Interstate Harmonisation of Underground Water Regulatory Frameworks for Unconventional Gas Resources Through Statutory Water Plans


There is currently no interstate harmonisation of underground water regulatory frameworks within the unconventional gas resources (UGR) industry within Australia. The UGR industry,consisting primarily of coal seam gas, shale and tight gas, often requires the taking of underground water to be used in the process of hydraulic fracturing.

Differing geological characteristics and regulatory approaches between states; as well as a parochial approach to regulating water resources makes harmonisation of regulatory frameworks challenging.

The consequence of this lack of harmonisation is overlap of regulations, duplication of compliance; and general lack of clarity and consistency. For interstate resource projects, this can lead to delays and significant increases in costs. Project proponents must bear the impact of delays and costs; and governments experience a corresponding loss of revenue due to loss of associated royalties and taxes.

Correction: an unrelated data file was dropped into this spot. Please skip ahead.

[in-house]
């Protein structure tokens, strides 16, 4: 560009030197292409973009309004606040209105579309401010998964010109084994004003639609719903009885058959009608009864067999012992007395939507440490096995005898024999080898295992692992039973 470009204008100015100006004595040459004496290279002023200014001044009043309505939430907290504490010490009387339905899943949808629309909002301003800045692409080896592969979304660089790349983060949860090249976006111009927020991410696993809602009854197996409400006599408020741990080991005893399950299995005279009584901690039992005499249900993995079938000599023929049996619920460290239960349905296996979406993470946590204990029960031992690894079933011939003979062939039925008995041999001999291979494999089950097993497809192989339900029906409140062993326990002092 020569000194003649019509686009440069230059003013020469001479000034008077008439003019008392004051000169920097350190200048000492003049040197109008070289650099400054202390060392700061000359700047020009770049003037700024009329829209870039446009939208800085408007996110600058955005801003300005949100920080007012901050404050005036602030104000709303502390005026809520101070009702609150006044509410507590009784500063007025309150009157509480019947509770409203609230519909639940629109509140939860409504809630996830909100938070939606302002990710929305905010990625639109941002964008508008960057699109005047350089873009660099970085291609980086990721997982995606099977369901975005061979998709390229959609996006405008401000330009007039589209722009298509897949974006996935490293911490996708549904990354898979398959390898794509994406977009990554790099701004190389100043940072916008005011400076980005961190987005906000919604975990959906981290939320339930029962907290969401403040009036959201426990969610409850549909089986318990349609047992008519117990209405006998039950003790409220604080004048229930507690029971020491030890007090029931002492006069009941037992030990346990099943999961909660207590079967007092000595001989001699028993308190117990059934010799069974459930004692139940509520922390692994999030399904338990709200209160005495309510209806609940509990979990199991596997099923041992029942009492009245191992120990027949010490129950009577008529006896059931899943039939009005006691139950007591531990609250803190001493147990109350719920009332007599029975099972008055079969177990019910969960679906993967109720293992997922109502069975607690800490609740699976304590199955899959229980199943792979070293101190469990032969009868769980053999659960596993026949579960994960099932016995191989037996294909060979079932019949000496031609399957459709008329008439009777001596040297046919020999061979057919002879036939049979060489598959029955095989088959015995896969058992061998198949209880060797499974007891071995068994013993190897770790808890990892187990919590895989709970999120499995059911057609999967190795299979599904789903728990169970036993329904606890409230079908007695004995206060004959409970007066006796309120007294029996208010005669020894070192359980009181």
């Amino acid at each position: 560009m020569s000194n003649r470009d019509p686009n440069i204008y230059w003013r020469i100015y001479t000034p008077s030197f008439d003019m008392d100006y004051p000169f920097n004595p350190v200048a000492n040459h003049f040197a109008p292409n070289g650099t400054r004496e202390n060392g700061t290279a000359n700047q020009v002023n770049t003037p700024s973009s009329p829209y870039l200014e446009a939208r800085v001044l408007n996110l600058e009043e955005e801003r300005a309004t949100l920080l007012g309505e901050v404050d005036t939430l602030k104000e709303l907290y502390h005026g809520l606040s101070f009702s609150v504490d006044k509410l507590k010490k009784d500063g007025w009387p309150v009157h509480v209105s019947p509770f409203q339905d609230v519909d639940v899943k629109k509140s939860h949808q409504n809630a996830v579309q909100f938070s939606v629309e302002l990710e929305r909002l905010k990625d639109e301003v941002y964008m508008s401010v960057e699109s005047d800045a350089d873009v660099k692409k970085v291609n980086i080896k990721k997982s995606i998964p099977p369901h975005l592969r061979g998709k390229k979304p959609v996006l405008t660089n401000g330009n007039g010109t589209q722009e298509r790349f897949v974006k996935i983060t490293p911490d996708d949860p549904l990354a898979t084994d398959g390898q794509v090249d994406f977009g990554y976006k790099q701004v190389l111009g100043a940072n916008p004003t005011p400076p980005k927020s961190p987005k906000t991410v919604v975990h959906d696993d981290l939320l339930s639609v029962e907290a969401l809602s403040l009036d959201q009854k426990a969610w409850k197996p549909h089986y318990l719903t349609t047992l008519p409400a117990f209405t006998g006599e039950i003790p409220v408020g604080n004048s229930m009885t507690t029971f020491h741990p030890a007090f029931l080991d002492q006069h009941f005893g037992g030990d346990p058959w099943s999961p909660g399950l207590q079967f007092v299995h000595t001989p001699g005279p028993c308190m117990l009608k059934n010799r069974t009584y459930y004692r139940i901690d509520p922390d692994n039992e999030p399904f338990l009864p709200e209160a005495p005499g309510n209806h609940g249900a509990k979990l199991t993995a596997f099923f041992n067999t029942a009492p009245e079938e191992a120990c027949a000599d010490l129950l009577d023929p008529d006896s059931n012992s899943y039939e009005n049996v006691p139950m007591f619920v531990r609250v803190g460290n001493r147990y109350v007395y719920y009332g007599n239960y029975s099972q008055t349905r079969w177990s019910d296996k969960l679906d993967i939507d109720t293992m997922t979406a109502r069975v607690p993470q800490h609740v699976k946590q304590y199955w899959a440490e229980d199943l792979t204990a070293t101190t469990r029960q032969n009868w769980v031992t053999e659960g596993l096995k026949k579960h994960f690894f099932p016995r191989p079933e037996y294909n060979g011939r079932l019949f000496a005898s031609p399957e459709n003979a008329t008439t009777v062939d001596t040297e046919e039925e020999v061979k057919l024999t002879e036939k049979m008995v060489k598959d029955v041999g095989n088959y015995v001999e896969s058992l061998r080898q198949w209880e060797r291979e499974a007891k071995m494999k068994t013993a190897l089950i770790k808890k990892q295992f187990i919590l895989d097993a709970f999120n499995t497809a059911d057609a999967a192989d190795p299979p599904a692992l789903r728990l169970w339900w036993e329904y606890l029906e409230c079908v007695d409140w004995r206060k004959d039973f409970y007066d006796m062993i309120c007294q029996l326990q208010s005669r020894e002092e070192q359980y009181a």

To encourage states to voluntarily harmonise, incentives that are realised through economic considerations are required. The development of cross-boundary projects (e.g. the Cooper Basin, the Murray-Darling Basin, the Georgina Basin) requires states to utilise water resources in a manner that will optimise economic outcomes while ensuring the sustainability of water resources.

It is proposed that through the harmonisation of the states’ statutory water plans, a more holistic approach to regulating underground water for the taking and use in hydraulic fracturing for UGR projects can be achieved. The benefit of doing so is that states retain their individual approach to regulating while achieving a unified result.

This paper analyses the regulatory frameworks of statutory water plans in South Australia, Queensland and the Northern Territory with reference to the Cooper Basin. Specifically, it compares regulation in relation to the taking and use of underground water for hydraulic fracturing; draws a comparison of the similarities and dissimilarities between states regulatory frameworks; and through the lens of economic incentive and sustainability, suggests reasons that harmonisation through statutory water plans will present a long-term solution to current regulatory challenges.


Sarah is a PhD candidate at the TC Beirne School of Law, University of Queensland. Sarah’s research interests include oil and gas regulatory frameworks of governments, specifically in relation to underground water used in the process of hydraulic fracturing.